Phil MeekinView Profile
Some months ago Companies House celebrated its 170th anniversary. It’s an institution that perhaps we take for granted – busily acting as registrar, maintaining data and records for all companies. It is essential for the smooth running of a sophisticated commercial economy.
The existence of joint-stock companies in England pre-dates the formation of Companies House by a few hundred years. One of the first recorded in England was the Company of Merchant Adventurers to New Lands[i] which existed to discover new northern trade routes to China and the Spice Islands. Some 24 individuals purchased shares at £25 each[ii]. At this early stage, it was an unusual and fairly complicated procedure; shareholders or stockholders would hope to receive a dividend if the venture proved to be profitable.
In 1844, legislation was passed in England making it easier to form joint stock companies. Businesses which were funded by a number of investors would share the risk and ownership. Initially shareholders were personally liable for company debts.
The modern notion of limited liability was created in 1855 to encourage investment. The concept of limited liability was initially met with a degree of public distain and mistrust. This resulted in the fairly common practice of issuing partly paid shares which meant shareholders could be called upon for the balance of the share price if needed.[iii] Over time the idea caught on enabling huge companies to form and expand by attracting investors.
Some of the earliest companies to register at Companies House which are still in existence include Ashford Cattle Market Company Limited, The Cupar Corn Exchange Company Limited and The Rye Cattle Market Company Limited.[iv] It is a notable that they have something in common in that they all share an agricultural background. Additionally, they are markets and the initial shareholders would have had a common interest in having a vibrant market at which to trade their produce and goods.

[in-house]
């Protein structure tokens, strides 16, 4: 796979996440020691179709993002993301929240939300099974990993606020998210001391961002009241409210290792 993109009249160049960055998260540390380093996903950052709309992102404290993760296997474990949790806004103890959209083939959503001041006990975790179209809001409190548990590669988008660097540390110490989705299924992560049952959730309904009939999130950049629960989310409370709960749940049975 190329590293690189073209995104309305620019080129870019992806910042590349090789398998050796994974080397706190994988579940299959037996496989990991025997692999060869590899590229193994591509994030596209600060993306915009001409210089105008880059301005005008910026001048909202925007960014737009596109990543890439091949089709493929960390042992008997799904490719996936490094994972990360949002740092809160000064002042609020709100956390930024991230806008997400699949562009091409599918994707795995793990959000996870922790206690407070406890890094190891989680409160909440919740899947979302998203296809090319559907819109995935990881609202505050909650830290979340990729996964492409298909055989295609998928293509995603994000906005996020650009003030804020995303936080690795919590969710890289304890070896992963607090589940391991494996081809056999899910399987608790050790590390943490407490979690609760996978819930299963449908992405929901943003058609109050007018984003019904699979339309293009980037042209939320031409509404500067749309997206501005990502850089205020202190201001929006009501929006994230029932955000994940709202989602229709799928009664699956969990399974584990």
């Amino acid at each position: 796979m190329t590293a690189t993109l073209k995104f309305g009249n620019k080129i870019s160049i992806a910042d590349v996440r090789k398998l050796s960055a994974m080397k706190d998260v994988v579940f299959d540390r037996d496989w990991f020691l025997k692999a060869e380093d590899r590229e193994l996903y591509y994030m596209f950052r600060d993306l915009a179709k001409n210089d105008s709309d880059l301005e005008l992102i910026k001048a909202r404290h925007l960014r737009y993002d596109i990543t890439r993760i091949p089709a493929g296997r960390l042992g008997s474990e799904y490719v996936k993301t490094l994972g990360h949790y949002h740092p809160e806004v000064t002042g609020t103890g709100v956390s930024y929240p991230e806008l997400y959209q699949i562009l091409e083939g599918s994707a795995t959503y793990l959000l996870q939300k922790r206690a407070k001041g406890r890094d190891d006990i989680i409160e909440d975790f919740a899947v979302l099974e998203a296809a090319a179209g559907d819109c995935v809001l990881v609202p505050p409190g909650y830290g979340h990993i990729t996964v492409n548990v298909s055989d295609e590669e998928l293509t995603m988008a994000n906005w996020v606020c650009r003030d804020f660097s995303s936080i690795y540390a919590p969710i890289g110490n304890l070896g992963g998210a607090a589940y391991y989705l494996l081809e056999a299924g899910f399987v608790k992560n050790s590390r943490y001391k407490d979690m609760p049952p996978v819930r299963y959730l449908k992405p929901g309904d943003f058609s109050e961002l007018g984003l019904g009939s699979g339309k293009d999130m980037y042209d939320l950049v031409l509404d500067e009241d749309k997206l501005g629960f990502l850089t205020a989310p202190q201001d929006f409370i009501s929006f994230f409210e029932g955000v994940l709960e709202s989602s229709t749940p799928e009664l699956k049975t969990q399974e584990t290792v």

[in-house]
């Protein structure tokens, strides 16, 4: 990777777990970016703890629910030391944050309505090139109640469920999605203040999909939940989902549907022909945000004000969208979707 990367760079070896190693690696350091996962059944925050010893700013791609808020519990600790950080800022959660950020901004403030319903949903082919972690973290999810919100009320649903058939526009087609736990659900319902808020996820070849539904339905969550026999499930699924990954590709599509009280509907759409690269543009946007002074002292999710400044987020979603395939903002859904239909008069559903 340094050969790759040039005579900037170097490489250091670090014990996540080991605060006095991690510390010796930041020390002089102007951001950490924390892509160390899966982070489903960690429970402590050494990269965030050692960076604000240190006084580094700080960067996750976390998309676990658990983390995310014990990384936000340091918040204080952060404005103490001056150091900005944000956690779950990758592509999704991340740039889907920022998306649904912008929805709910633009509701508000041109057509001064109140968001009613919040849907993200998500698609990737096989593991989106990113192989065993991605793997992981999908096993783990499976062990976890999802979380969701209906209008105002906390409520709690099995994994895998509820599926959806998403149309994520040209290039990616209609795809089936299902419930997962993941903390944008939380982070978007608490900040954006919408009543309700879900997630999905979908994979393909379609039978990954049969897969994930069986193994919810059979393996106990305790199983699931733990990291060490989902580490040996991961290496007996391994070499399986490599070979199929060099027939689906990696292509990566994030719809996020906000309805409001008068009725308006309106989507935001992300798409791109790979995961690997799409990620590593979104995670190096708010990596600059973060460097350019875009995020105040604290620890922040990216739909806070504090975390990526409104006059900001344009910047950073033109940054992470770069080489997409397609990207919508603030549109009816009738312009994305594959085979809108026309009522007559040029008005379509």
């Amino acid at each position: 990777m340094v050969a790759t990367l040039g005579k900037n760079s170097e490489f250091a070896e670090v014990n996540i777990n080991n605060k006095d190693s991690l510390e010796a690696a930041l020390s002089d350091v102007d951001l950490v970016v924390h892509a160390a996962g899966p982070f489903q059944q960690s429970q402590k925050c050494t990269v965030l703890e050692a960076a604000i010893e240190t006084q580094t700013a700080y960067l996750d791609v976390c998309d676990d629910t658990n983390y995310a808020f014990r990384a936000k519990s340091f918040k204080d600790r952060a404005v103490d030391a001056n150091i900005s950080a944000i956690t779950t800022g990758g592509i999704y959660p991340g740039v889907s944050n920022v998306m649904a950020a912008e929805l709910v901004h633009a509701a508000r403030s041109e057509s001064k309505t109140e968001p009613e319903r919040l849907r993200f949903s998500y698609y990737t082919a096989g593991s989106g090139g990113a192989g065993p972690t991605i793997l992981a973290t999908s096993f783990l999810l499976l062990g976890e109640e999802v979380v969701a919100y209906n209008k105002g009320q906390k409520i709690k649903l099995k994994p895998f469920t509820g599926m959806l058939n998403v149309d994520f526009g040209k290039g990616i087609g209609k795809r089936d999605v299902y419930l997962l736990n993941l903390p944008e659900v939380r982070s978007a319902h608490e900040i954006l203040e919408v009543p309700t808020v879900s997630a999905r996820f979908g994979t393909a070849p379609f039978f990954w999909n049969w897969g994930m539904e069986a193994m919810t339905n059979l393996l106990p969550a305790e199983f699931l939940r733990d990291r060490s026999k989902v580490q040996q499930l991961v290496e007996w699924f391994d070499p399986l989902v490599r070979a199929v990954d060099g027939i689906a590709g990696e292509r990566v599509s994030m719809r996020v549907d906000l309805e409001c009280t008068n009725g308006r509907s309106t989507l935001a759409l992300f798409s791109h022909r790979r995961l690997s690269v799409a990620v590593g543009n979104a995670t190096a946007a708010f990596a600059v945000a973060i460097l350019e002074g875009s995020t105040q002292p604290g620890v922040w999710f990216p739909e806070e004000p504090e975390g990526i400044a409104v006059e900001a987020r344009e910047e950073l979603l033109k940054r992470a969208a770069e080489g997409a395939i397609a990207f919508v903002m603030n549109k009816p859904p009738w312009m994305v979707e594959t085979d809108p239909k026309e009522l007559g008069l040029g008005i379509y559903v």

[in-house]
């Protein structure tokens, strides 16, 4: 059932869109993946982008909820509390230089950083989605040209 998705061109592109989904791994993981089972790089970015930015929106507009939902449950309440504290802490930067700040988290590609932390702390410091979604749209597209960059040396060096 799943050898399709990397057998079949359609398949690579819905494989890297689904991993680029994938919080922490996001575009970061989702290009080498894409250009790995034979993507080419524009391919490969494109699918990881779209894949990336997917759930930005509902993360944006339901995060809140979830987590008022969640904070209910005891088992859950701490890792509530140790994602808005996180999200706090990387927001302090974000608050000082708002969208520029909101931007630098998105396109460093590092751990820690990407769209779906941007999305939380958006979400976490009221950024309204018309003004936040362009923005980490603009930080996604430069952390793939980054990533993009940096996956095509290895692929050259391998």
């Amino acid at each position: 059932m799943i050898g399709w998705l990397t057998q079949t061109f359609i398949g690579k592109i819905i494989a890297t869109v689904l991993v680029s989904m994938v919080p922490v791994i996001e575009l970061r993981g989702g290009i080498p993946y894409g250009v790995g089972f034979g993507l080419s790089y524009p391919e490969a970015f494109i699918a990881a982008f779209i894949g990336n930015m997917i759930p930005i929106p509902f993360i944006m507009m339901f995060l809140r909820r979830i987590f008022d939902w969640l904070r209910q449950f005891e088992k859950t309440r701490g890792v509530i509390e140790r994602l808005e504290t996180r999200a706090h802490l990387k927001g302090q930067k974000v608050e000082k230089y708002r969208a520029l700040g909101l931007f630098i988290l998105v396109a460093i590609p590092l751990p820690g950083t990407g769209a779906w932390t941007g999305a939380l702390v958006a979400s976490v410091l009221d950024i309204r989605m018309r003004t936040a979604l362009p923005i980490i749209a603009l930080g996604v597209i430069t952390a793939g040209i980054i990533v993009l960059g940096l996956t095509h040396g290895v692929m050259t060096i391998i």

So it is a great compliment to the management of any business which can boast this sort of longevity. To have survived world wars, changes in governments, legislation and market conditions – not to mention huge social and technological developments.
In many companies, the shareholders and directors are one and the same. Whilst in theory they have the protection of limited liability as far as their shareholding is concerned, they can incur personal liability. For example if they sign a guarantee to cover a lease entered by the company or bank borrowing. In the event of the company defaulting, the guarantor would have to meet this liability.
“Not following the rules” can also result in personal liability. Being a company director brings with it not just rewards but also responsibilities. As a result, failure to fulfil those duties can be costly. “Wrongful trading” is the act of trading a company knowing it is insolvent and when there was no reasonable prospect of avoiding insolvent liquidation. It is something that may result in a director being made liable for company debts.
Across the UK, Companies House has some 3.5 million company records and over 40,000 of new companies are formed every month. Sadly, as reported in the Telegraph according to British commercial insurer RSA, more than 50% of businesses fail within 5 years so a significant number of companies are dissolved each month.[v] These often follow insolvency procedures which end in company liquidation.
If you run a fledgling company with cash flow problems, your best chance of weathering the storm is to take specialist advice without delay. Your company doesn’t have to be amongst the dissolved statistics mentioned above; it may benefit from refinance or possibly a Company Voluntary Arrangement.
So, congratulations to Companies House for surviving for so long by adapting to change – moving from quill pen and copperplate handwriting to digital technology. There is every likelihood that it will still be around in another 170 years in some shape or form.